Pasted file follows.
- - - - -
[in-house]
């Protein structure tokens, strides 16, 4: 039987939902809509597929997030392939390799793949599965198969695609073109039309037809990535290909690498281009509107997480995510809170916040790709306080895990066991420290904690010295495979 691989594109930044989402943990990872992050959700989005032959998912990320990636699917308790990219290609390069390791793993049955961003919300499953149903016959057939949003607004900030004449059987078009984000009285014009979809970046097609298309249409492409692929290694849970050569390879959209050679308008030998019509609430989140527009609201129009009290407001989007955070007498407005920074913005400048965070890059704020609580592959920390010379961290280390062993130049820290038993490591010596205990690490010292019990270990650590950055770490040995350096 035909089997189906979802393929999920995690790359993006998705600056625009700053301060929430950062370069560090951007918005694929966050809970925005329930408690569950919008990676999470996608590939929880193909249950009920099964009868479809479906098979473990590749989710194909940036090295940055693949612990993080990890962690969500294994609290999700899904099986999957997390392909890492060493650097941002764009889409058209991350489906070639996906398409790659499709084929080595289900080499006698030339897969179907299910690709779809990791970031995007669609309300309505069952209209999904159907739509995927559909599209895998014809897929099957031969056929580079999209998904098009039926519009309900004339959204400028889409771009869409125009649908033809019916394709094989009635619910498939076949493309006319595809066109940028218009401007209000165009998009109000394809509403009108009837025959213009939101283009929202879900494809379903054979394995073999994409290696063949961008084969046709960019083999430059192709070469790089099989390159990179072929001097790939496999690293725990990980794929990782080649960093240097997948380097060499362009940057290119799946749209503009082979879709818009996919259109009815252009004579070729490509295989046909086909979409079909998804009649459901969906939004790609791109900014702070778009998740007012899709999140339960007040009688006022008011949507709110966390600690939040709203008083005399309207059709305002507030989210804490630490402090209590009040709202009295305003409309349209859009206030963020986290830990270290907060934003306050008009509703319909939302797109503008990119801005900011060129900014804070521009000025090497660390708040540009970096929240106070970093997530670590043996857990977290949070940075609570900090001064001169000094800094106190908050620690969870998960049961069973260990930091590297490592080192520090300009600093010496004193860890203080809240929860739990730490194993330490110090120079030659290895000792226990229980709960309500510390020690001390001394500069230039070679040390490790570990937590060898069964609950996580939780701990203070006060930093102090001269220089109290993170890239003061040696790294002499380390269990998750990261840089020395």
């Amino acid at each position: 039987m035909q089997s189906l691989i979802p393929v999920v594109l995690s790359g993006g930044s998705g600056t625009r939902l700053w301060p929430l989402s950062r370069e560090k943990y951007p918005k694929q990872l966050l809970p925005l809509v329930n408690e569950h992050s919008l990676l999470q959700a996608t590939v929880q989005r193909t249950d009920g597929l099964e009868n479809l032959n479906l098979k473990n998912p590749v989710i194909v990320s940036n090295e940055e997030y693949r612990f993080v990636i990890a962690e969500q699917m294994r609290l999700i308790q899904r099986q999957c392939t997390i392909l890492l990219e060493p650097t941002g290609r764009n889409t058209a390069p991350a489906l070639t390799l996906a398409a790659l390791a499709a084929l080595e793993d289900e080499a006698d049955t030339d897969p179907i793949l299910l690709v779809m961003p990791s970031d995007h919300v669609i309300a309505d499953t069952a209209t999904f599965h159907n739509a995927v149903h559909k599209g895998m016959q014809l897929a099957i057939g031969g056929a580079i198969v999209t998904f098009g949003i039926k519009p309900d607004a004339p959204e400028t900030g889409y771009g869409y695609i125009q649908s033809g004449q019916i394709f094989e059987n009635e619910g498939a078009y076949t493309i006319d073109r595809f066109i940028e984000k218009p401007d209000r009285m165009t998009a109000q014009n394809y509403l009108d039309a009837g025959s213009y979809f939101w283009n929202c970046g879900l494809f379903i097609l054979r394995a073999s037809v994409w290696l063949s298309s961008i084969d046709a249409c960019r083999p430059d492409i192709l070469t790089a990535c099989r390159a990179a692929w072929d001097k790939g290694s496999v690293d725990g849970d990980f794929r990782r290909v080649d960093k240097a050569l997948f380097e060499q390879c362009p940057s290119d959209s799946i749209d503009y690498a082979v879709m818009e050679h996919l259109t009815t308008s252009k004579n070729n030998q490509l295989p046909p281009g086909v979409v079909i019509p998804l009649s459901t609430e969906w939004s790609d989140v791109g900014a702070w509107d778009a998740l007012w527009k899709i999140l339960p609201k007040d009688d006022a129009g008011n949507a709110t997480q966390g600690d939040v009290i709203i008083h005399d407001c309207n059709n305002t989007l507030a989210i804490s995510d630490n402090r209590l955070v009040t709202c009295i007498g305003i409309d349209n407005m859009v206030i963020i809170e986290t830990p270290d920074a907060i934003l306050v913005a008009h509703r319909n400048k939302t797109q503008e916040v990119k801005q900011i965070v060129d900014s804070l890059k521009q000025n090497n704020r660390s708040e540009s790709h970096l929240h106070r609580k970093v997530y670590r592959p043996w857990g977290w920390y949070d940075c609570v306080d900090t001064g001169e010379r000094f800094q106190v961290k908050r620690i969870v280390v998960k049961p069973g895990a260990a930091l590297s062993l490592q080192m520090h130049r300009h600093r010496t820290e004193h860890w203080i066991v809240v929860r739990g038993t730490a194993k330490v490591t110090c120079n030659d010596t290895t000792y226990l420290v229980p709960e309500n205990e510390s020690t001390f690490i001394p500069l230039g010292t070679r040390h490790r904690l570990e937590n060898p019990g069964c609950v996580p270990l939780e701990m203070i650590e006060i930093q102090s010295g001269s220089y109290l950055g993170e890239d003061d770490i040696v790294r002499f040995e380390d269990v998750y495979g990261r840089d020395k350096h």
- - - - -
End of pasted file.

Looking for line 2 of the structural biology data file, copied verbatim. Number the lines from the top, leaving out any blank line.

């Protein structure tokens, strides 16, 4: 039987939902809509597929997030392939390799793949599965198969695609073109039309037809990535290909690498281009509107997480995510809170916040790709306080895990066991420290904690010295495979 691989594109930044989402943990990872992050959700989005032959998912990320990636699917308790990219290609390069390791793993049955961003919300499953149903016959057939949003607004900030004449059987078009984000009285014009979809970046097609298309249409492409692929290694849970050569390879959209050679308008030998019509609430989140527009609201129009009290407001989007955070007498407005920074913005400048965070890059704020609580592959920390010379961290280390062993130049820290038993490591010596205990690490010292019990270990650590950055770490040995350096 035909089997189906979802393929999920995690790359993006998705600056625009700053301060929430950062370069560090951007918005694929966050809970925005329930408690569950919008990676999470996608590939929880193909249950009920099964009868479809479906098979473990590749989710194909940036090295940055693949612990993080990890962690969500294994609290999700899904099986999957997390392909890492060493650097941002764009889409058209991350489906070639996906398409790659499709084929080595289900080499006698030339897969179907299910690709779809990791970031995007669609309300309505069952209209999904159907739509995927559909599209895998014809897929099957031969056929580079999209998904098009039926519009309900004339959204400028889409771009869409125009649908033809019916394709094989009635619910498939076949493309006319595809066109940028218009401007209000165009998009109000394809509403009108009837025959213009939101283009929202879900494809379903054979394995073999994409290696063949961008084969046709960019083999430059192709070469790089099989390159990179072929001097790939496999690293725990990980794929990782080649960093240097997948380097060499362009940057290119799946749209503009082979879709818009996919259109009815252009004579070729490509295989046909086909979409079909998804009649459901969906939004790609791109900014702070778009998740007012899709999140339960007040009688006022008011949507709110966390600690939040709203008083005399309207059709305002507030989210804490630490402090209590009040709202009295305003409309349209859009206030963020986290830990270290907060934003306050008009509703319909939302797109503008990119801005900011060129900014804070521009000025090497660390708040540009970096929240106070970093997530670590043996857990977290949070940075609570900090001064001169000094800094106190908050620690969870998960049961069973260990930091590297490592080192520090300009600093010496004193860890203080809240929860739990730490194993330490110090120079030659290895000792226990229980709960309500510390020690001390001394500069230039070679040390490790570990937590060898069964609950996580939780701990203070006060930093102090001269220089109290993170890239003061040696790294002499380390269990998750990261840089020395």